Dealing with volleyball adversity: Oregon, Minnesota, Penn State, Stanford recap; photo gallery

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Penn State's Allie Holland goes for the kick against Oregon/Leslie Hamann photo
Editor’s note: Longtime volleyball aficionados and Volleyball magazine contributors Jack and Leslie Hamann covered the tournament at Oregon this past weekend. Jack wrote the story, while Leslie’s best photos are in a gallery below.

By Jack Hamann for VolleyMag.com, photos by Leslie Hamann

EUGENE, OREGON—Volleyball coaches are rarely adverse to adversity.

Spend enough time with any elite program, and you, too, may start singing the praises of hardship.

Suffering builds character. Setbacks teach resilience. Adversity molds champions.

As Stanford coach Kevin Hambly put it during this past weekend’s Pac12/BigTen Challenge on the campus of the University of Oregon, “How do you know who you are until you’ve been in some good fights?”

For three consecutive fall seasons (2018, 2019, 2021), Stanford and Oregon have each sparred a few non-conference rounds with both Minnesota and Penn State. The Cardinal and the Nittany Lions are college volleyball royalty, winning a combined nine of the past 16 NCAA championships. In the tournament’s 40 years, either Stanford or Penn State — or both — have reached the national semifinals in 29 seasons. Minnesota has no titles, but has reached the semifinals six times since 2003, including three of the past six tournaments, and the championship match in 2004. The Ducks have been to the big dance just once, losing the title match to Texas in 2012.

As he prepared to host this year’s challenge, Oregon coach Matt Ulmer was positively giddy at the prospect of competing against Hambly, Minnesota’s Hugh McCutcheon and Penn State’s Russ Rose.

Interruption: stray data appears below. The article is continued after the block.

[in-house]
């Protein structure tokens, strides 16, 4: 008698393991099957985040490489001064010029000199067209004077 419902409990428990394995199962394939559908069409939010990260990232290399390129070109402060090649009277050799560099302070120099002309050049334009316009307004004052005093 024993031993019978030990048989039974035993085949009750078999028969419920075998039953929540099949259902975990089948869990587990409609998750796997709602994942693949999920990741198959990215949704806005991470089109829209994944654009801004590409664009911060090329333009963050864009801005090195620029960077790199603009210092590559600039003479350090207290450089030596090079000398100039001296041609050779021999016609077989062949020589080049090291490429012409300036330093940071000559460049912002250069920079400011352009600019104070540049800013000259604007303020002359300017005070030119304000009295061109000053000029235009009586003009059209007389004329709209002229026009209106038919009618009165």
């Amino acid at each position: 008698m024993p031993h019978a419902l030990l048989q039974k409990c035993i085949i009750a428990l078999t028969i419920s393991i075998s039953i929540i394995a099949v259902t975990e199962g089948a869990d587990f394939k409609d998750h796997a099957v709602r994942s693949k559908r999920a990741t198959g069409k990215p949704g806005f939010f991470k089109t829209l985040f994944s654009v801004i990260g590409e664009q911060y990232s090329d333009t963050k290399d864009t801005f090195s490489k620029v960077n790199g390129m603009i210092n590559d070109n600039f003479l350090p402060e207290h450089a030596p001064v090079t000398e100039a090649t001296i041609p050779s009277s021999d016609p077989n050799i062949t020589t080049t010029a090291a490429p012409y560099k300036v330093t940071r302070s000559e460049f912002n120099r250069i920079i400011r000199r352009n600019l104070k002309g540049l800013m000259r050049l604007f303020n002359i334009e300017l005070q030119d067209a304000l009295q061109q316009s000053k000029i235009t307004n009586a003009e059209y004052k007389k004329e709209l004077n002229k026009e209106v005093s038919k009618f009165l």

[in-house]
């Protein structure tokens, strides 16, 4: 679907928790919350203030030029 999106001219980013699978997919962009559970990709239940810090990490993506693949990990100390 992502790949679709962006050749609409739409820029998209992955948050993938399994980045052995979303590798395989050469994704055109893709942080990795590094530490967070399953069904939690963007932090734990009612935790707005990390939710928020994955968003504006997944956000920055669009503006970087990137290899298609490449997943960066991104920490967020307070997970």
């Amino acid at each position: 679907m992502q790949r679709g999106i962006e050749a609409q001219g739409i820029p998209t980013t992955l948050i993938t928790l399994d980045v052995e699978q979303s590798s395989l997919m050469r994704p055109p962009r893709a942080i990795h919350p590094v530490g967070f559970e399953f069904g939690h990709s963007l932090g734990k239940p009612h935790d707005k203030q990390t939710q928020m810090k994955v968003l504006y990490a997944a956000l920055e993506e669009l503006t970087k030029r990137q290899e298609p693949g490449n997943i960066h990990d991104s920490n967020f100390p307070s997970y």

“Russ Rose!” said Ulmer. “How exciting is that? In our own gym? Personally, it’s an amazing thing for me.”

It proved amazing for his team, too, as the Ducks swept Penn State on Friday on the strength of precise serving and tenacious defense.

Taylor Borup, a powerful 23-year-old outside hitter, was one of the weekend’s most effective all-around players, targeted for most opponents’ serves, and able to keep passers guessing with a confident service assortment of her own. Ulmer needed Borup because VolleyballMag.com second-team All-American Brooke Nuneviller’s sprained ankle made her questionable right until the moment the lineup card was due. Nuneviller hit below her average but somehow performed above her already high-octane intensity.

While Ulmer was in awe of Rose, McCutcheon and Hambly were more than just peers: They are literally best friends.

“It’s a rare thing,” said McCutcheon. “We care about each other. We’re gonna compete and just do the best we can.”

“After the match,” says Hambly, “we’ll drink coffee and talk about the match, talk about kids, talk about life. To be around one of your best friends? That’s really nice.”